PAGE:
It survived there and as far south as Dalmatia without interruption into the 20th century for Church Slavonic in addition to its use as a secular script in parts of its range, which at times extended into Bosnia, Slavonia, and Carniola, in addition to 14th-15th century exclaves in Prague and Kraków, and a 16th century exclave in Putna.

Its authorship by Cyril was forgotten, having been replaced with an attribution to St. Jerome by the early Benedictine adopters of Istria in a bid to secure the approval of the papacy. The bid was ultimately successful, though sporadic restrictions and repressions from individual bishops continued even after its official recognition by Pope Innocent IV. These had little effect on the vitality of the script, which evolved from its original Rounded Glagolitic form into an Angular Glagolitic form, in addition to a cursive form developed for notary purposes.

But the Ottoman conquests left the script without most of its continental population, and as a result of the Counter-Reformation its use was restricted in Istria and the Diocese of Zagreb, and the only active printing press with a Glagolitic type was confiscated, leading to a shift towards Latinic and Cyrillic literacy when coupled with the Tridentine requirement that priests be educated at seminaries. The result was its gradual death as a written script in most of its continental range, but also the unusually late survival of medieval scribal tradition for the reproduction of Glagolitic texts in isolated areas like the island of Krk and the Zadar Archipelago. Although the Propaganda Fide would eventually resume printing Glagolitic books, very few titles were published, so the majority of Glagolitic literary works continued to be written and copied by hand well into the 18th century.: 9  Of the major European scripts, only the Arabic script is comparable in this regard.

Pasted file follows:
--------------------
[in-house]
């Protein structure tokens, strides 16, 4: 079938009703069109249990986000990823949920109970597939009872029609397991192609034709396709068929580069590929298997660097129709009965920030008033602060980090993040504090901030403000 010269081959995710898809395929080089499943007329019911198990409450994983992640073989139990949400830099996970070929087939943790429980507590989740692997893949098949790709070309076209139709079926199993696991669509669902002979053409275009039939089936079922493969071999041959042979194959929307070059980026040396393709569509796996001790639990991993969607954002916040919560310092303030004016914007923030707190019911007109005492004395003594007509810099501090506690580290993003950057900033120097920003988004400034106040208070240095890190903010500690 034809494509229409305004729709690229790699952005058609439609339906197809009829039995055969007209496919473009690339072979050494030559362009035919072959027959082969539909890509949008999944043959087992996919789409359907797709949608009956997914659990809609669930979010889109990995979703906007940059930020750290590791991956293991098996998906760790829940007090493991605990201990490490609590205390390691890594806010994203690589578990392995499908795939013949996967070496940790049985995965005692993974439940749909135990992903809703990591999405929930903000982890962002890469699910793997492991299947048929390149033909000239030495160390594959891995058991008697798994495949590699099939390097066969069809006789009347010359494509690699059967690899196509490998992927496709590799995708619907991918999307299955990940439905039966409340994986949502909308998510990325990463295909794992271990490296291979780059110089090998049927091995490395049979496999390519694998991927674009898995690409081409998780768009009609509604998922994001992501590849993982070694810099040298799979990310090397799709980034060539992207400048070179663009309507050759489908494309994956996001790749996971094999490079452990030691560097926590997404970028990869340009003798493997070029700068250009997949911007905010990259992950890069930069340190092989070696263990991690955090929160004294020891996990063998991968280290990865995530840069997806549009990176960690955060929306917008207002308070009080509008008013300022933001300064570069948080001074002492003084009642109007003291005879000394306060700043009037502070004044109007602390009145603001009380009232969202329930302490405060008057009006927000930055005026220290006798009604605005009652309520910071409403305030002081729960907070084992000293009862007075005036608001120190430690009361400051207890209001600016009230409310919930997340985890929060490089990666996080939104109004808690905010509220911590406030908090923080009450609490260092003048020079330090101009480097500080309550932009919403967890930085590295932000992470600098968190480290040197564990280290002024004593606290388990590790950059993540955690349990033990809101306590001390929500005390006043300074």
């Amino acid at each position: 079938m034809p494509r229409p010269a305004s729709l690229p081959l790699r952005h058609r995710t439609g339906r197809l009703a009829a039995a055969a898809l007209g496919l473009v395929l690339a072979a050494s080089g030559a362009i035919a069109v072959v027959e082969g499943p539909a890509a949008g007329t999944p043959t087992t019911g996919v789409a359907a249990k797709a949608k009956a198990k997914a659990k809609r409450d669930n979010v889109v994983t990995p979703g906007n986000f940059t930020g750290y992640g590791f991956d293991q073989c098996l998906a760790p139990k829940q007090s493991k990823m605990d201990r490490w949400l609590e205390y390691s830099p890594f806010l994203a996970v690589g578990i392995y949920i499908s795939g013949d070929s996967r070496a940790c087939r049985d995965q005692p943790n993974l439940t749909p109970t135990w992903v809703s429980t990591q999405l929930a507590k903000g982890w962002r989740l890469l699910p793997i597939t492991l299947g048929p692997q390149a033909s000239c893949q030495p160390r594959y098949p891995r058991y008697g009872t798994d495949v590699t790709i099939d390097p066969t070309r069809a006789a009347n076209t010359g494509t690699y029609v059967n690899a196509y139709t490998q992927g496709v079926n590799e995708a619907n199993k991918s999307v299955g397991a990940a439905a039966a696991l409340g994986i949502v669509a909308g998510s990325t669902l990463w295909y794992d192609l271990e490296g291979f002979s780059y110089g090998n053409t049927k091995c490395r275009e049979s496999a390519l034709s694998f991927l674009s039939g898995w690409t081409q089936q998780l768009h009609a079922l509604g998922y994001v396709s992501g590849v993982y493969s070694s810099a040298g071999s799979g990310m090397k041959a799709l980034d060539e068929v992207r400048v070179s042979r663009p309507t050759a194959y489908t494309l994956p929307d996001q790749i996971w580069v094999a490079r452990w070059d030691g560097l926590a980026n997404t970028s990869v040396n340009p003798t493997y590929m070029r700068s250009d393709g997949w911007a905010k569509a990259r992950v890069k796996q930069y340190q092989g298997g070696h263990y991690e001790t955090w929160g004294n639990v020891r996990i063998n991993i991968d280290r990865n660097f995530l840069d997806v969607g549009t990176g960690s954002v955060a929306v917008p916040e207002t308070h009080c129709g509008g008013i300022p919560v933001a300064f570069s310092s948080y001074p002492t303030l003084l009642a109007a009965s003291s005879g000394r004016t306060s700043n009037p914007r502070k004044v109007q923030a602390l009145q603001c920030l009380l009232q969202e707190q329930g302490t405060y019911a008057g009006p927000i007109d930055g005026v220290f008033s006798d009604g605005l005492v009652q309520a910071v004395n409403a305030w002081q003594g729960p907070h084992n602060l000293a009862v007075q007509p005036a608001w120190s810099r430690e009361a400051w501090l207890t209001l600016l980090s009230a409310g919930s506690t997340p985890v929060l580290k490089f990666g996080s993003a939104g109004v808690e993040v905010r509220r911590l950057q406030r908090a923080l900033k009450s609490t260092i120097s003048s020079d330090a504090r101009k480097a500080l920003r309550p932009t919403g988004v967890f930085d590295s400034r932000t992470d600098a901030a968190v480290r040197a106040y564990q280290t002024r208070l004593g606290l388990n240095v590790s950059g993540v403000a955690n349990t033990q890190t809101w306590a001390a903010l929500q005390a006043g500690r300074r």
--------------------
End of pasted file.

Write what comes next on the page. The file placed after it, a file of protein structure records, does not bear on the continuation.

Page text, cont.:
In the early 19th century, the policies of the First French Empire and Austrian Empire left the script without legal status and its last remaining centers of education were abolished, concurrent with the weakening of the script in the few remaining seminaries that used the cursive form in instruction, resulting in a rapid decline. But the when Slavicists discovered the script and established it as the original script devised by Cyril, Glagolitic gained new niche applications in certain intellectual circles, while a small number of priests fought to keep its liturgical use alive, encountering difficulties but eventually succeeding to the point that its area expanded in the early 20th century.